“A free-range finance team is based on output rather than presentee-ism and has so many benefits.”
She explains that their campaign was really about being really clear on the expected deliverables with employees but then giving them control, so they can decide where and how they get their work done.
“It was a successful first step on a journey towards greater flexibility,” she says. “Now we have quite a number of colleagues who work flexibly within the finance team.”
They recognise that the pandemic also helped set certain practices, such as having Zoom set up on every call, to become the norm.
“Ultimately, it’s allowing people to manage their own time – trusting them to get the work done in a way that work for them."
"So, if a colleague wants to go to the gym at 10am instead of waiting until after work, that’s fine, so long as they got their job done.”
They explain that the logic of an employee can be seen in the office meaning that they are delivering their job, is flawed. They could be doing anything at their desk. They could be exhausted and not being productive but staying for the sake of being there and visible.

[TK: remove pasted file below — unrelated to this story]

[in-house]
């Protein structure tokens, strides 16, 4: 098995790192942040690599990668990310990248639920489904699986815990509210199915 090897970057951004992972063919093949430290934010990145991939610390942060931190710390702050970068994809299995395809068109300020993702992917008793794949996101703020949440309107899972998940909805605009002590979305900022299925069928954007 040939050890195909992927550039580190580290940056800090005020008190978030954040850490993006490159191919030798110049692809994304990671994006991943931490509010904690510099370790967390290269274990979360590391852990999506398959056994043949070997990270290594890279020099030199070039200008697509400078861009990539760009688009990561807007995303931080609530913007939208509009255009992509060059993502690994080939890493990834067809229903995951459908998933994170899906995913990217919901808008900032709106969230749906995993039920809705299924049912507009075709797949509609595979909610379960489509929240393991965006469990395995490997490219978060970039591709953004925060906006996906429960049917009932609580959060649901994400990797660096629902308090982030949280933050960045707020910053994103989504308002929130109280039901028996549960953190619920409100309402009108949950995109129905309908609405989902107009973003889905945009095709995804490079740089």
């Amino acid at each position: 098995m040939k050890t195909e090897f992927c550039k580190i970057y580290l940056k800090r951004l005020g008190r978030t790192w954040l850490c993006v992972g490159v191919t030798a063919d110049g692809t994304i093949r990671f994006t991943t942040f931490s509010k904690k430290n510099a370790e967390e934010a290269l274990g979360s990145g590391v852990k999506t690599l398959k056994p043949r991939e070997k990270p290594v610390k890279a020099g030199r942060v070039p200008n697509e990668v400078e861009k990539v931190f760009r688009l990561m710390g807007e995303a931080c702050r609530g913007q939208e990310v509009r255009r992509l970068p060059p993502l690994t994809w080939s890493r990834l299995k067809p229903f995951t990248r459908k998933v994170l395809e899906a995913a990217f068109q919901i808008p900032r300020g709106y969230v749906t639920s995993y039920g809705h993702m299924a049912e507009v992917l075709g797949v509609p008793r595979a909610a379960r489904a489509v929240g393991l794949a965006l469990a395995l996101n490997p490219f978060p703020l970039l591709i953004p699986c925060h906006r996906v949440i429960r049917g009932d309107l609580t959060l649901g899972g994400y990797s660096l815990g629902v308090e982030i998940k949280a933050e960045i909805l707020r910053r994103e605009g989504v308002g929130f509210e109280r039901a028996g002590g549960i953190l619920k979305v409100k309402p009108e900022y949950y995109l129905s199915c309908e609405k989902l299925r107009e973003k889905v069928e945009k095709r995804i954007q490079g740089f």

“It is important for leaders to move away from tracking their employees, even remotely."
"For example, checking if they have logged into Teams. If you have an issue with an employees performance, you need to tackle that issue at the heart, not drag them into the office to watch over them”.
Chloe and Laura note two ways that they make leadership of flexible teams work: trust and clarity.
It might be a shift in leadership mindset, but if you need to see your team to trust that they are working, then something is wrong.
“Realise that actually, if you do not trust your employees, you probably need to change something about how you operate,” says Chloe.
“Actually, I work my best really early in the morning. So let me do that. And I will deliver for you.”
Having agile working practices means leaders do need to set expectations and clear responsibilities, then they can allow people to chart their own way getting there. It needs to be a focus on outcomes rather than presenteeism.